Dessens, Arianne and Filho, Guilherme Guaragna and Kyriakou, Andreas and Bryce, Jillian and Sanders, Caroline and Nordenskjöld, Agneta and Rozas, Marta and Lotova, Violeta and Ediati, Annastasia and Juul, Anders and Krawczynski, Maciej and Hiort, Olaf and Ahmed, Faisal (2017) Understanding the needs of professionals who provide psychosocial care for children and adults with disorders of sex development. BMJ Paediatrics Open . pp. 1-6.
Objective Disorders in sex development (DSD) can be treated well medically, but families will encounter many psychosocial challenges. Promoting counselling to facilitate acceptance and coping is important yet equality of access is unknown. This study investigated the modalities of psychosocial care provided in centres of DSD care. Methods An international survey conducted among 93 providers of psychosocial care, identified through clinical networks, registries and professional forums. Results Forty-six respondents from 22 different countries filled out the survey (49%). Most respondents (78%) were based in hospital-based expert teams. Referrals came from paediatric endocrinologists (76%), gynaecologists (39%) and paediatric urologists (37%). Psychological counselling was most frequently given to parents (74%), followed by children (39%), adolescents (37%) and adults (11%) and was most frequently focused on coping and acceptance of DSD (54%), education (52%), the atypical body (39%) and genital (41%), decisions on genital surgery (33%), complications with sexual intercourse (29%), disclosure (28%) and acceptance of infertility (11%). Respondents most frequently observed DSD related confusion about gender (54%), acceptance of cross gender behaviour (50%), anxiety (43%) and sadness and depression (38%). Conclusions Most psychosocial care is provided to parents. It is assumed that parental support is important as acceptance is conditional to become affectionate caretakers. Although it may be more difficult for youngsters to communicate about their condition and treatment, providing opportunity to bring up issues that are important for them, is imperative. Clinicians and parents should be aware that parental and patients’ interests may not correspond completely. Psychosocial management should also include transition and adult care.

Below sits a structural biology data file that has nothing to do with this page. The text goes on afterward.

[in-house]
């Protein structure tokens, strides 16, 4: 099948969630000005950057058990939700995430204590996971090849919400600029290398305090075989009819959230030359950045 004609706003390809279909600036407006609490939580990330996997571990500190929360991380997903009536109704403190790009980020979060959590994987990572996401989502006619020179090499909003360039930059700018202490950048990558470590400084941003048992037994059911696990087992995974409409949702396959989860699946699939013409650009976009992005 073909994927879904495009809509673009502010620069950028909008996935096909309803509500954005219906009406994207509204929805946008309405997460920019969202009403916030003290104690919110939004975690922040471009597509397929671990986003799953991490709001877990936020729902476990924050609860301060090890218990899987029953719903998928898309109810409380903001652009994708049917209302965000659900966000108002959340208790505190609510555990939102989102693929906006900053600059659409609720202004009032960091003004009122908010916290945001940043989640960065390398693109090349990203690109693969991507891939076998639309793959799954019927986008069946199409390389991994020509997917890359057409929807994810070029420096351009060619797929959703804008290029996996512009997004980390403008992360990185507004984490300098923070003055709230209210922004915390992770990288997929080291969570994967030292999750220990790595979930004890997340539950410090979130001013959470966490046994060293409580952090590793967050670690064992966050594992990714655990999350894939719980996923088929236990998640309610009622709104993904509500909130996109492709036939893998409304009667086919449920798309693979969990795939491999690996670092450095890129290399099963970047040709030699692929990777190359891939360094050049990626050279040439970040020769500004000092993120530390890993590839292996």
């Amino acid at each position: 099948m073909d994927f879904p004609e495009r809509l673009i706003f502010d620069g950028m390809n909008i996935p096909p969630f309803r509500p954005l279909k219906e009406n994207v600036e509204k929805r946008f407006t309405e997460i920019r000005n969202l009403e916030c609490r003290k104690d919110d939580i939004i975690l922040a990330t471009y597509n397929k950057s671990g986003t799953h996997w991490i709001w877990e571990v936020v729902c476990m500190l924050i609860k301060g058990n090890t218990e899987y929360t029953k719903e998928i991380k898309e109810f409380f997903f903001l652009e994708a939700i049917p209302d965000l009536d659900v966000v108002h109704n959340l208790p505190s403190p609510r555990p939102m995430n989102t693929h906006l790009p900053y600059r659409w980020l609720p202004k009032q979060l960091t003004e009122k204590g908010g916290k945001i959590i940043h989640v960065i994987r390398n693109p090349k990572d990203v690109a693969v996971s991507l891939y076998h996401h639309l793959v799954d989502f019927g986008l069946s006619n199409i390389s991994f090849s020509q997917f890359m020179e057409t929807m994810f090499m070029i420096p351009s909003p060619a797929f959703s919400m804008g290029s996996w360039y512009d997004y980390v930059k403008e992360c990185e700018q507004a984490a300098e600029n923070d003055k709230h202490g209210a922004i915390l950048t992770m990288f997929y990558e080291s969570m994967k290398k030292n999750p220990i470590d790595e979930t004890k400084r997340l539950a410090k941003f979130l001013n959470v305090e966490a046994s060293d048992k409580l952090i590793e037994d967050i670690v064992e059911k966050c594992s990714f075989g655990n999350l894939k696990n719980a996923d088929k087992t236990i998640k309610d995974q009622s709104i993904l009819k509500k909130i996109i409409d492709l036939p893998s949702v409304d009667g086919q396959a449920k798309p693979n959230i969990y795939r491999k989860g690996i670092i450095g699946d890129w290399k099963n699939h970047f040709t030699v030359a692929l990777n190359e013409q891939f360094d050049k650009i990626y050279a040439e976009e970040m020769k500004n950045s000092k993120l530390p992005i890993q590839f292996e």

|Subjects:||B Philosophy. Psychology. Religion > BF Psychology|
|Divisions:||Faculty of Psychology > Department of Psychology|
|Deposited By:||Ms Siti Yuanah Psikologi|
|Deposited On:||29 Aug 2018 14:45|
|Last Modified:||29 Aug 2018 14:45|
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